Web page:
Federalism: A Normative Theory and its Practical Relevance


Federalism: A Normative Theory and its Practical Relevance Kyle Scott New York, London : Continuum ( 2011 ), 216 p ., ISBN 9781441177148

Whatever the famous three things that make a good book – Scott’s latest on federalism has them all. For one, there is unity in the idea that federalism “is our last, best hope” (p. 195). Federalism is good because it does good, provided a three-step “alarm bell” is put in place for the protection of minorities: Nullification, Veto, Secession (“NVS”). Then there is balance between innovation and familiarity. Deliberation, direct democracy and civic community have become ever less contested concepts in political science. But systematically paraded by a theory of justice, liberty and human “telos” they shine in bright new light. Finally, while in “beginning a theory of federalism” (chapter one) the emphasis lies on theory more than on federalism, one rarely feels lost in the diversity of time, thought, space and context. Enlightened by Aristotle, Plato, Althusius, Tocqueville, Montesquieu, Locke and Calhoun we learn how federalism could solve conflicts in Sri Lanka, Israel and Iraq. Unity, balance and diversity make for a good book. Not by chance are these also federal concepts.

It is a thin, but elegant book. The following six chapters build on the first. After the “beginning”, federalism is “saved from relativism” in a provocative attack on modern atomism. If unity means imposed homogeneity, it also means unnatural paralysis (chapter two). Then follows a justification of what federalism is not. Specifically the US court-system is an only inadequate protector of federalism because it deliberately conflates “sovereignty” with state authority (chapter three). Chapters four to six discuss nullification, veto and secession, respectively. The final chapter on “exiting the echo chamber” confronts isolation and polarisation with community and moderation (p. 182), showing how federalism enhances the latter two. But after so much has been said, even more is left for the reader to elaborate upon, be it theoretically or practically.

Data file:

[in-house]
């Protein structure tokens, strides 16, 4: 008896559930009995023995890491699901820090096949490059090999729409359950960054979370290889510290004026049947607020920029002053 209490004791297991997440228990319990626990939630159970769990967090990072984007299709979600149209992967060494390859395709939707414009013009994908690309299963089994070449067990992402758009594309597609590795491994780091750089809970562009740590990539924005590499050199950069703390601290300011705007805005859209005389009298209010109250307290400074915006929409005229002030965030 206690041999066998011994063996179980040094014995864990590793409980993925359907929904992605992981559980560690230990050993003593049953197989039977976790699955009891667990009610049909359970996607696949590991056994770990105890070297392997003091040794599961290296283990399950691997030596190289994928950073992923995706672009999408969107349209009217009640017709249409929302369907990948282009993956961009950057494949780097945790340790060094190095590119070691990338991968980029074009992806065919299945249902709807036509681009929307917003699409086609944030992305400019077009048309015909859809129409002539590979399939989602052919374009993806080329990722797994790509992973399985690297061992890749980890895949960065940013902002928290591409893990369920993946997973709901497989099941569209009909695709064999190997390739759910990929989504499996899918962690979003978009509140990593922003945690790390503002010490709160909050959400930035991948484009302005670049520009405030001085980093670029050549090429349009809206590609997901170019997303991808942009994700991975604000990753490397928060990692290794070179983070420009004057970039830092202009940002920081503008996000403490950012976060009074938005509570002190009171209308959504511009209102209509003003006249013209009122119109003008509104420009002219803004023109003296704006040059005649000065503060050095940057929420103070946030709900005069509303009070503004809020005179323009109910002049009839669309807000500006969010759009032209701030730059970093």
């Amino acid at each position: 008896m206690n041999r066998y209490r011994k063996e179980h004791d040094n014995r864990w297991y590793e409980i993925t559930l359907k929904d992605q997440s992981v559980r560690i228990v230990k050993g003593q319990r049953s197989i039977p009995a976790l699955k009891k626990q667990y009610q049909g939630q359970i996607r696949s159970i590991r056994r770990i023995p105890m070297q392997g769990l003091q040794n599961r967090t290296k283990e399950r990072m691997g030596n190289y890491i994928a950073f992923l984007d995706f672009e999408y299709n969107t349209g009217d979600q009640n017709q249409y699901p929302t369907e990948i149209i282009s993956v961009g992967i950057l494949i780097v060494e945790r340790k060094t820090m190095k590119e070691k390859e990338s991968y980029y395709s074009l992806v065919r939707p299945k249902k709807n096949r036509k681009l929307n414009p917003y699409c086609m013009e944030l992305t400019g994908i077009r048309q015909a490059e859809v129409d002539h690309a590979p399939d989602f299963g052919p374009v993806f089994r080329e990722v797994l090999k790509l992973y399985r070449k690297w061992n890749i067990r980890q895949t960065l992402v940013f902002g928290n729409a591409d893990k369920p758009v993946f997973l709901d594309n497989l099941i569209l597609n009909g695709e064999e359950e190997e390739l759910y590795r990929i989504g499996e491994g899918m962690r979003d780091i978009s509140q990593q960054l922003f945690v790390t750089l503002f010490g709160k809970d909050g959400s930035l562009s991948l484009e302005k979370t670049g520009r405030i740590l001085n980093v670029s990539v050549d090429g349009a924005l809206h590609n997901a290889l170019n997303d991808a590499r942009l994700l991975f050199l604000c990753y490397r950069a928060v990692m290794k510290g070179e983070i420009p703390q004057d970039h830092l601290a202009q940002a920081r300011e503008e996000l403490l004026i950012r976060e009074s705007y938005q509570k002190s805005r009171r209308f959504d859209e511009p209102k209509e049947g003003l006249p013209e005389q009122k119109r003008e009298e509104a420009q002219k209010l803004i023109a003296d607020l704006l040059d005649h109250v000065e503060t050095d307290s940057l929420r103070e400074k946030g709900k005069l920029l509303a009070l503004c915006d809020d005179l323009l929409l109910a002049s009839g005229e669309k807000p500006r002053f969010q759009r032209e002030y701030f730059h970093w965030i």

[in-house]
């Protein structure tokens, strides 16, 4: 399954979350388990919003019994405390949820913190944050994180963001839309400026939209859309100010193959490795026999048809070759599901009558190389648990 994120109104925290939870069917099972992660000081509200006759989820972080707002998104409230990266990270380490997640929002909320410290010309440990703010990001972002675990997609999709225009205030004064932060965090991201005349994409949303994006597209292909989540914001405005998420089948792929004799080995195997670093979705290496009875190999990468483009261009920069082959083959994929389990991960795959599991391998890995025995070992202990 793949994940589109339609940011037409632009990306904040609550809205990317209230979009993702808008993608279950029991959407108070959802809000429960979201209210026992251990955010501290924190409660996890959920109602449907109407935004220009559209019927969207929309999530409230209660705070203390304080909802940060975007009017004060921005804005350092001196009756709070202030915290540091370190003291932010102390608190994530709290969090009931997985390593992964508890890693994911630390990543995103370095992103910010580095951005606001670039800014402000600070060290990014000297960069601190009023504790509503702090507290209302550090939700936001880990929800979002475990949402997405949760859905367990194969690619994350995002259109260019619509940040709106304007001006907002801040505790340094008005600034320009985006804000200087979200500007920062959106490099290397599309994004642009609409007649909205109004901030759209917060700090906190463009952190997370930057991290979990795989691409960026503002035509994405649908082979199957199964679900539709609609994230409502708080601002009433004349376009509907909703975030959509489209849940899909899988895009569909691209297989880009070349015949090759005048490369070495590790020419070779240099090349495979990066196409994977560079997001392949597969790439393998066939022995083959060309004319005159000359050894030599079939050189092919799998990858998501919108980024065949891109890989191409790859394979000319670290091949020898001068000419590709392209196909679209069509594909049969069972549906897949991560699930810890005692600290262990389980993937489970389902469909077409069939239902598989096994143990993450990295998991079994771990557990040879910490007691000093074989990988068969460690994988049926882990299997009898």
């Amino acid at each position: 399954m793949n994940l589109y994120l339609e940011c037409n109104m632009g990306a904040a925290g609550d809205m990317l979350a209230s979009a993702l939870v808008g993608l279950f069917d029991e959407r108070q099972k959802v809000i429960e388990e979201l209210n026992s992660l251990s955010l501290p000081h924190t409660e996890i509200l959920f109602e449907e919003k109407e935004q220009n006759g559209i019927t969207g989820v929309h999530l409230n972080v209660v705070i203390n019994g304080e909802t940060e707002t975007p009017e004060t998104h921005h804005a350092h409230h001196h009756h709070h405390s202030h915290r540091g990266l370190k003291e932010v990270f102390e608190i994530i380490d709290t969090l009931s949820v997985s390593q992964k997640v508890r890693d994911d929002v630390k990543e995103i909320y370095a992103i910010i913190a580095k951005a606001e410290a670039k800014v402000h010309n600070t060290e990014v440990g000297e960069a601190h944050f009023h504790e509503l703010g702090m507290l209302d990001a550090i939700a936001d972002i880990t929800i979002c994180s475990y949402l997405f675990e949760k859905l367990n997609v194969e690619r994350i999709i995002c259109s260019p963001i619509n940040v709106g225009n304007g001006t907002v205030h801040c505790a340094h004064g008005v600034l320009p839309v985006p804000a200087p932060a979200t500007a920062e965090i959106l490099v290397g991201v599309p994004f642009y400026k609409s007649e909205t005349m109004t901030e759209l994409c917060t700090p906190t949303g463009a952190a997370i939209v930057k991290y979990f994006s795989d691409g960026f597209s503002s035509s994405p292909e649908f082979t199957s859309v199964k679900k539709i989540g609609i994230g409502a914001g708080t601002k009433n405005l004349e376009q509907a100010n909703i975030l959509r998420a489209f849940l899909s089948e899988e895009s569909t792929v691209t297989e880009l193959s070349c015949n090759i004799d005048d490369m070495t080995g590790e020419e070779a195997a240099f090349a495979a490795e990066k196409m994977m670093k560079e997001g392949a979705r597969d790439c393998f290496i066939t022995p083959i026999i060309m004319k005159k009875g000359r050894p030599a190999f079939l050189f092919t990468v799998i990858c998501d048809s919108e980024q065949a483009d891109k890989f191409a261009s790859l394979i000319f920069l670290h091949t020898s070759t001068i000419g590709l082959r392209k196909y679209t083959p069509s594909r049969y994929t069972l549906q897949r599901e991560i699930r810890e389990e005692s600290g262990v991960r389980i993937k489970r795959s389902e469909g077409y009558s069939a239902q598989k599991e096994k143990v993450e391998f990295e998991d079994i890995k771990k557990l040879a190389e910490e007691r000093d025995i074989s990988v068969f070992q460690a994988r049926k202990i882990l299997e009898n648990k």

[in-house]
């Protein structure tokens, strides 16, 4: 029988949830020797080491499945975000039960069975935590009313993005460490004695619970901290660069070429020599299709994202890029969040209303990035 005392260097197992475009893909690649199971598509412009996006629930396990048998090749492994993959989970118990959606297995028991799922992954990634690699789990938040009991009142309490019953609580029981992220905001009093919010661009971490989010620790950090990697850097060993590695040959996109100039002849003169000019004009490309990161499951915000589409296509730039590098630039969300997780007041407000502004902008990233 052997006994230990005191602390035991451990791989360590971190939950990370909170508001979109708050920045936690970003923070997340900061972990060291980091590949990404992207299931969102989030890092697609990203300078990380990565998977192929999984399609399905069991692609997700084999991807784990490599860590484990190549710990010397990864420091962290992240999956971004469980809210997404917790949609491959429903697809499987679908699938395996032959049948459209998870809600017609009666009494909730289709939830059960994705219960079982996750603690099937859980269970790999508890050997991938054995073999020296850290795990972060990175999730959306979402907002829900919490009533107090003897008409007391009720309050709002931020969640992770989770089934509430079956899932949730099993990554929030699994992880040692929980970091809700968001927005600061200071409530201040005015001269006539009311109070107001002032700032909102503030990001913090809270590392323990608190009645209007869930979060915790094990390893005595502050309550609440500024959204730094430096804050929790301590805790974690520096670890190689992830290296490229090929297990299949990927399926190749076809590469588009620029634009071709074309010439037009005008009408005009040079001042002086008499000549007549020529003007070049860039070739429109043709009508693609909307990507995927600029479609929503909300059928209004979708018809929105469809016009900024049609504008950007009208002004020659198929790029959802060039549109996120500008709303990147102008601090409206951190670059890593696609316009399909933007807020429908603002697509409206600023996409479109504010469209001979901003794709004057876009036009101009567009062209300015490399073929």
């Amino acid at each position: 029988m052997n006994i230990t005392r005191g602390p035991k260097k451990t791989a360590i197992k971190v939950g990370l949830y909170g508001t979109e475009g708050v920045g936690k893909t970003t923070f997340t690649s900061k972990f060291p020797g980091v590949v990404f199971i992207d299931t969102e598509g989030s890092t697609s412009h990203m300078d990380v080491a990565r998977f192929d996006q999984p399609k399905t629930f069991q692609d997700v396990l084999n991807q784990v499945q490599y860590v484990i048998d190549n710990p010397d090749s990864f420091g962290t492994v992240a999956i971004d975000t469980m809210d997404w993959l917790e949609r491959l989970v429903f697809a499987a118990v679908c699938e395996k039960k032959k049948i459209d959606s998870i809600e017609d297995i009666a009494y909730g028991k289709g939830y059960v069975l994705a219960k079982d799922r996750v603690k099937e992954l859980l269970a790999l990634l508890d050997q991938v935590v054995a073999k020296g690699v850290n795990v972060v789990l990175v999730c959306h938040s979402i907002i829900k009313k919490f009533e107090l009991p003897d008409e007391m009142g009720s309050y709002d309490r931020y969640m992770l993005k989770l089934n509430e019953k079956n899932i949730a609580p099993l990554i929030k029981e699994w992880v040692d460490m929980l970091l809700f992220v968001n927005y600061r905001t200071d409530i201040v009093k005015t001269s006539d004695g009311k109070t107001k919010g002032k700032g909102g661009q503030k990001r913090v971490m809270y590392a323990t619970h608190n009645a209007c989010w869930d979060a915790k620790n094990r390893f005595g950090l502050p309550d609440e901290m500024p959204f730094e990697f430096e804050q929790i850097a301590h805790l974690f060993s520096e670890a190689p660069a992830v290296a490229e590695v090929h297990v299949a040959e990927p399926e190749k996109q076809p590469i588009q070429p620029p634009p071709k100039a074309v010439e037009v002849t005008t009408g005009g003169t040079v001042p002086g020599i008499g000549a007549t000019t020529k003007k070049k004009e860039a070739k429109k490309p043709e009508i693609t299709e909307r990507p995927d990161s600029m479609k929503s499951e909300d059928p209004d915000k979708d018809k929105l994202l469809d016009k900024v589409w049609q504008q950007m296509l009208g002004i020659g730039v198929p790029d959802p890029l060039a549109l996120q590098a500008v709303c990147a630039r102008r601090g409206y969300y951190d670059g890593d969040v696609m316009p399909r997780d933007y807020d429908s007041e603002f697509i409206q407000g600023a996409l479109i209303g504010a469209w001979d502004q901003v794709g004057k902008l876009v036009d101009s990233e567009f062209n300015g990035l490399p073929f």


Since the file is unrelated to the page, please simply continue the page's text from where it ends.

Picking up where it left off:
Precisely this practice is what Scott succeeds the least in reconciling with his brilliant account of how federalism, by breaking up the nation-state into small-scale societies and thereby “revitalizing civil society” (p. 176), promotes compromise, humility, moderation and justice. An example: the procedure proposed by “a constitutional inclusion of secession” (p. 139) starts off with “town hall meetings […] called either by the people or a representative in the state legislature” (p. 164). (The US serve throughout the book as experimental template: “state” here means region, province, canton.) These meetings are “exploratory”, but “unanimity is required” to move ahead (ibid.). The second step is a referendum, the third “approval” by the state legislature (p. 165). Forth, the citizenry has to “certify the vote” by simple majority (p. 166). In the event that the people vote against secession in this final referendum, the state legislature can “override the voice of the people with a three-fourths vote in favour of secession” (ibid.). The result is not deadlock, for Scott, but rather “a repeat of steps two and three indefinitely” (ibid.). And after all that, the people “still have the choice between exit, voice and loyalty in their new country” (ibid.). This seems like a very protracted and complicated procedure. What is normatively desirable – moderation, accountability, balance – may simply not be practicable. Deliberation attempts backfire into frustration at inaction.